Son Volt and Wilco (one more round)
Son Volt and Wilco (once again!) have new albums coming out at pretty much the same time.
I’ve had the good fortune to listen to them both several times.
I’ll start with the good news:
Son Volt. If you’ve ever liked Son Volt, you will find much to like on this album. Son Volt, much like the new Cracker album (which is also excellent), is going back to Son Volt basics, which means accordions, fiddles, and steel guitars, along with fuzzed out, slow rockers. The most consistent criticism of Son Volt over the years, is Jay Farrar has never been much for phrasing, annunciating, or simply trying to sing well. This is helped quite a bit on this album. He seems to be swallowing the ends of lines a bit less, and droning a bit less, and there are some backing vocals from the rest of the band to help things out.
Much has been said about this album harkening back to Trace. And it’s true. But it’s more as if the spirit that infused Trace was being reinvestigated through the production values of their last couple albums. “Cocaine and Ashes” sounds more like “World Waits for You” than anything on Trace.
In the second half of the album, first “Dust of Daylight” and then “Pushed too Far” vie for being placed next to “Tear Stained-Eye” as Farrar’s best in that mode, while “When the Wheels Don’t Move” is as good an electric lurch through apocalyptic vision as they’ve ever done.
It’s familiar territory, and the echoes to late 60s Dylan and 70s Tom Waits show here and there. This is what Farrar has been running away from since Trace. But he’s always been at his best when the themes are large and the music basic. It's good to have him back.
“We’re exiles now, pulling out of this place . . . . chasing a world to call our own” Farrar sings, on "Exiles" near the end of American Central Dust, and ever since the initial notice Son Volt got after Trace, nearly 15 years ago, it’s been a difficult journey. And while everything they do will continue to be measured against it, maybe, in going back, Farrar can make peace with who he is and what he does best. “A reminder that renewal only happens within.”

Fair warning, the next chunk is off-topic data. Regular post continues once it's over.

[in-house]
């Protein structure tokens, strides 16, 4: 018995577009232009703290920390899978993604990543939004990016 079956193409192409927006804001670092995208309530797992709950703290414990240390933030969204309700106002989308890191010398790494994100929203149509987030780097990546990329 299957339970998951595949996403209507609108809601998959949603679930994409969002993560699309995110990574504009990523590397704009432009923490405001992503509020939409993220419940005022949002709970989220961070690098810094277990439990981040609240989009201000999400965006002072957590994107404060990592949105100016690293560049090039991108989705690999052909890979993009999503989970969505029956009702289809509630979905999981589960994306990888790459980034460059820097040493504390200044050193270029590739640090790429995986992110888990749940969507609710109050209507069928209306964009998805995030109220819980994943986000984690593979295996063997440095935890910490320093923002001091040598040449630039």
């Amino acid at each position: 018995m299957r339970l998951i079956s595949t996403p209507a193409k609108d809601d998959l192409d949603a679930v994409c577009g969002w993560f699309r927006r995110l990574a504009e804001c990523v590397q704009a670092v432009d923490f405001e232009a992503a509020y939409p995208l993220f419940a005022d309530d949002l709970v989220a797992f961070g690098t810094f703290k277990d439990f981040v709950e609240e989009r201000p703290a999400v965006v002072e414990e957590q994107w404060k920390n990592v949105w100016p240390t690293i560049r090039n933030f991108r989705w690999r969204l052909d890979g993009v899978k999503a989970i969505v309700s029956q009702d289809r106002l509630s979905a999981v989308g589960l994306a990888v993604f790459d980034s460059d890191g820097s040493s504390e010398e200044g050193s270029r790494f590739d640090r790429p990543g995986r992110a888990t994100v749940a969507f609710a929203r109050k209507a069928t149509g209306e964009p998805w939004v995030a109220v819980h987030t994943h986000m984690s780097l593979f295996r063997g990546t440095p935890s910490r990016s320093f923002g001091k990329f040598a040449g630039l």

Just as 2009 finds Son Volt going back to the center of their sound, Wilco is still wandering the wilderness. The album is streaming here:
Wilco (the album) continues to follow the trajectory of their last few albums, A Ghost Is Born and Sky Blue Sky. If you liked those albums, especially Sky Blue Sky, then Wilco (the Album) will sit well enough with you, though still, it’ll not be distinguished in any particular way. If, on the other hand, you found Sky Blue Sky to be, as one person wrote, “the edgiest album America ever made,” then Wilco (the Album) will come in as the softer sibling, as Jeff Tweedy continues to explore to softer side of 70s easy listening music with brief moments of sonic disturbance here and there, with exceptionally self-regarding lyrics as “if I die I’ll die alone like Jesus on the cross.”
The individual in personal crisis has been Tweedy’s stock in trade for some time now, and he did it best on the brilliant Yankee Hotel Foxtrot, which stands for Wilco the way Trace stands for Son Volt, but while Son Volt seems to be making peace with their strongest album, Wilco is still trying to figure out where to go next.
“Bull Black Nova” is as close as they get to really sparking the set up, as it sounds a little like a cross between “Spiders (Kidsmoke)” and “Handshake Drugs.”
Once I started carrying around a media player, I looked at albums differently. Now, rather than an album being good, I think of how many songs I want to keep from it. The new Son Volt has one track I didn’t keep (“Sultana”). The new Wilco has two tracks I kept (“Bull Black Nova” and “Country Disappeared”).
Disclaimer: Sky Blue Sky, that a lot of people seemed to like, had five tracks that I kept without much enthusiasm, so maybe I’m not the best to talk about recent Wilco.
Disclaimer 2: Wilco is great live.
Also, I kept seven songs from the new Neil Young album, six from the new Dylan album and all the tracks from the new Cracker album.